Churrasco is a word that can describe a variety of cooked meat dishes throughout Latin America, Brazil, Spain, and Portugal. Some of those dishes are not practical to make at home—I eat at Brazilian churrascarias fairly regularly, and as much as I love it, it’d be hard to imagine setting up the multiple spits of meat required for the proper Brazilian experience. In other instances, though, it doesn’t have to be quite so elaborate.

Take this simple recipe for churrasco steak, which is quickly grilled or seared, then bathed with some chimichurri sauce, as one might see it done in Argentina or Uruguay. This style of churrasco recipe often calls for skirt steak, but not always. You can use other thin, quick-cooking steaks as well. For instance, while developing this recipe, I butterflied a boneless short rib to turn it into something roughly the same thickness as a skirt steak (you’ll see it in some of the photos in this recipe), just as an example of how to make this work for other varieties of steak. You can see the butterflying technique in the photo below.

Serious Eats / Amanda Suarez

There’s honestly relatively little to say about this recipe given its ease and simplicity. We start with the steak, which should be cut into sections for easier handling and serving. We then salt it all over and let it sit, uncovered, for at least 30 minutes. This minimum half-hour dry-brine is important, as it gives the salt enough time to draw out moisture from the meat, dissolve into it, and then be absorbed. Once inside the meat, the salt dissolves some muscle proteins, which—long story short—leads to juicier, more flavorful results.

You can let the meat dry-brine even longer, which gives even more time for moisture on the surface of the meat to dry out. The drier it gets, the more deep of a sear you’ll achieve once the steak goes on the heat.

Serious Eats / Amanda Suarez

As for the heat, you want it high. Skirt steak is a thin steak and it runs the risk of overcooking in the time it takes to get a good sear on it, so don’t be afraid to really crank it. Flipping the meat often will minimize the development of an inner gradient of overcooked grey meat, and on a steak this thin, that can really make a meaningful difference in the results. That way, you’ll get a good sear on the outside and not too severe of a grey band within.

Serious Eats / Amanda Suarez

I wouldn’t go as far as to say that chimichurri sauce is synonymous with churrasco—that really depends on where you are and who’s cooking—but it’s certainly a common condiment. You can read more about chimichurri at the linked recipe, but in short, it delivers punchy herbal and garlicky flavor to everything it touches, with a bright pop of vinegar to really light things up. I like to brush a little on the steak shortly before it’s done cooking (don’t do it too early or you’ll just burn the sauce onto the meat), then serve the rest alongside the thinly sliced steak to be spooned on top at the table.

Churrasco Steak

This churrasco recipe channels the Argentine approach, cooked on a plancha or grill and bathed in herbal and garlicky chimichurri sauce.

  • 2 pounds (900g) trimmed skirt steak (about 1 whole skirt steak) or other thin cut of steak such as hangar or a butterflied boneless beef short rib (see notes)
  • Kosher salt and freshly ground black pepper
  • Neutral oil, such as corn or canola, for greasing grill grate or for the plancha/skillet
  • One recipe Chimichurri Sauce
  1. Season steak all over with salt and pepper. Set steak on a wire rack set in a rimmed baking sheet and refrigerate, uncovered, for at least 30 minutes and up to 8 hours before cooking.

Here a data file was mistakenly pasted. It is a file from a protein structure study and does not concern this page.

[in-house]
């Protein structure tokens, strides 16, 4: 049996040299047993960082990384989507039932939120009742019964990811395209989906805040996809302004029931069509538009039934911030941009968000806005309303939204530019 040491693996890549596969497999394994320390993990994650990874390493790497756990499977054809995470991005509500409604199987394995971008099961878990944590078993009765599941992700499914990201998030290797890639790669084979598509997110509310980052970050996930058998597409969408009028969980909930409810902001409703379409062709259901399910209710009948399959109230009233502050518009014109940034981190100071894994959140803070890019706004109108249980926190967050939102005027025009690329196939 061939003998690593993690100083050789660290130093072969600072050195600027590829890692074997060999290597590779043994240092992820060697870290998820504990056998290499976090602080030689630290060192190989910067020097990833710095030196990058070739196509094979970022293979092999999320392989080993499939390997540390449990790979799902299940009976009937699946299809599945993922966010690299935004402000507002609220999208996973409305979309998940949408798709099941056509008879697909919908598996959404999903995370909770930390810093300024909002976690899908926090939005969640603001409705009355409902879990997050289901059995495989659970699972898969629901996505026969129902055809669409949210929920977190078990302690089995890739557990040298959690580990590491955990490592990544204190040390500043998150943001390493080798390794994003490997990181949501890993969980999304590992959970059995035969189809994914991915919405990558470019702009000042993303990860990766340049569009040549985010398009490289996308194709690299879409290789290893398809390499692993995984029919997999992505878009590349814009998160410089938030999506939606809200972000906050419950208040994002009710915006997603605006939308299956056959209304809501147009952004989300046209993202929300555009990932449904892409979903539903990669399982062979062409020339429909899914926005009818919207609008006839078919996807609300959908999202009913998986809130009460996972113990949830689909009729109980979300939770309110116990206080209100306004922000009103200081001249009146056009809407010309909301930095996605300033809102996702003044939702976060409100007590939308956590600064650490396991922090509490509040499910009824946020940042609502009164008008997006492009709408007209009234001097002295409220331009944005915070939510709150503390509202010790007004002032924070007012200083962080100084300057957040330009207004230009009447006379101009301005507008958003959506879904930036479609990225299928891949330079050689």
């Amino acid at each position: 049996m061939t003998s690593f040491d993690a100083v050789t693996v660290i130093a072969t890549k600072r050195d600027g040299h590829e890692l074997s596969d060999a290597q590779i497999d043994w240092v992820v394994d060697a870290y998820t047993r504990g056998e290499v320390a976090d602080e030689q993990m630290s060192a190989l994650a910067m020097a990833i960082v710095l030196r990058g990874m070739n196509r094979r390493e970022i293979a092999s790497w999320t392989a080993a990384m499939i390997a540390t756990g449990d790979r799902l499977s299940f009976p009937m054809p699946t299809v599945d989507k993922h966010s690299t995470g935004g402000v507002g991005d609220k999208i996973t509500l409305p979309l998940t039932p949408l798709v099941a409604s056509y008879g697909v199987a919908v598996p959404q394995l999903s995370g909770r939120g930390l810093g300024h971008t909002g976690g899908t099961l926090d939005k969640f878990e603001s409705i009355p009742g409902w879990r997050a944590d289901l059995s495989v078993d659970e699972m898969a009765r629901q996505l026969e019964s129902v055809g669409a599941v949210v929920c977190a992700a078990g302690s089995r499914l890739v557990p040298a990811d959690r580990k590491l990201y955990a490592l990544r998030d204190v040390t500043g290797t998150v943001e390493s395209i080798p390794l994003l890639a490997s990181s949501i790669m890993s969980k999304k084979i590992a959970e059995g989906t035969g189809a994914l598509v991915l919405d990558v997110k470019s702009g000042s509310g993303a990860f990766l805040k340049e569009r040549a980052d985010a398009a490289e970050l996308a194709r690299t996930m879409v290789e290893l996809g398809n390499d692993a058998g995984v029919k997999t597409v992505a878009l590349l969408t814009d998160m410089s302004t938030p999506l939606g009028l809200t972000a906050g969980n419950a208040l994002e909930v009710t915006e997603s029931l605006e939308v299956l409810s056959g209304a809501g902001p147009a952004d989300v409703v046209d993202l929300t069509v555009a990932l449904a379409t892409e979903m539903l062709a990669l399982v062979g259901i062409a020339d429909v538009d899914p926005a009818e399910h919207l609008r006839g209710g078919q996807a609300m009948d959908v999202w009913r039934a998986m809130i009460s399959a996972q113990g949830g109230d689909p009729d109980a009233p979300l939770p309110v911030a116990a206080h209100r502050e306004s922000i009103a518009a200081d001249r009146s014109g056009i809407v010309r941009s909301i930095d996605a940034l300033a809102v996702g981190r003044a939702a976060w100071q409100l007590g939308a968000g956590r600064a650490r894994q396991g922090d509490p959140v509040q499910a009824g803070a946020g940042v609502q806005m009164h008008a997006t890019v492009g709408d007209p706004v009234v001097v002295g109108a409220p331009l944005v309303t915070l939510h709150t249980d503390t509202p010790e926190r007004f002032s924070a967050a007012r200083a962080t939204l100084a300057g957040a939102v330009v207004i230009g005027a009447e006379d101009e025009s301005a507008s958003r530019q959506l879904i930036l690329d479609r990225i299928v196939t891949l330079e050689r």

Serious Eats / Amanda Suarez

  2. To Grill the Steak: Open bottom vent of a charcoal grill completely. Light chimney starter filled with charcoal briquettes (6 quarts). Once top coals are partially covered with ash, pour into a steeply banked pile against 1 side of the grill; set cooking grate in place, cover grill, and allow to preheat for 5 minutes. Alternatively, turn all burners of a gas grill to high, cover, and heat grill until hot (500°F; 260°C), about 15 minutes. Clean and oil grill grate.

  3. Transfer steaks to hot side of grill. Cover and cook for 1 minute. Flip steaks, cover, and cook for another minute. Continue cooking in this manner, flipping and covering, until steaks are well charred and an instant-read thermometer inserted into their center registers 110 to 115°F for medium-rare or 115 to 120°F for medium, 6 to 8 minutes; brush steaks all over with a small amount of chichurri for the last minute of cooking. Transfer steaks to a large plate and allow to rest in a warm place for 10 minutes.

  4. To Cook on a Plancha or in a Skillet: In a large cast iron skillet or on a large plancha or cast iron griddle, heat 2 tablespoons oil (30ml) over high heat until lightly smoking. Add steaks in a single layer and cook, turning frequently, until well browned on both sides and center of steak registers 110 to 115°F for medium-rare or 115 to 120°F for medium, 6 to 8 minutes; brush steaks all over with a small amount of chichurri for the last minute of cooking. (If you own a cooking or grilling weight, you can use it to press down on the meat and improve the sear.) Transfer steaks to a large plate and allow to rest in a warm place for 10 minutes.

    Serious Eats / Amanda Suarez

  5. Cut steaks crosswise into 5- or 6-inch sections, then slice thinly against the grain and serve with chimichurri sauce spoon on top.

    Serious Eats / Amanda Suarez


A cut like boneless beef short rib is usually thicker than we want for this style of rapid grilling or searing. The solution is to butterfly it, which you can see being demonstrated in a photo above in the recipe headnote.

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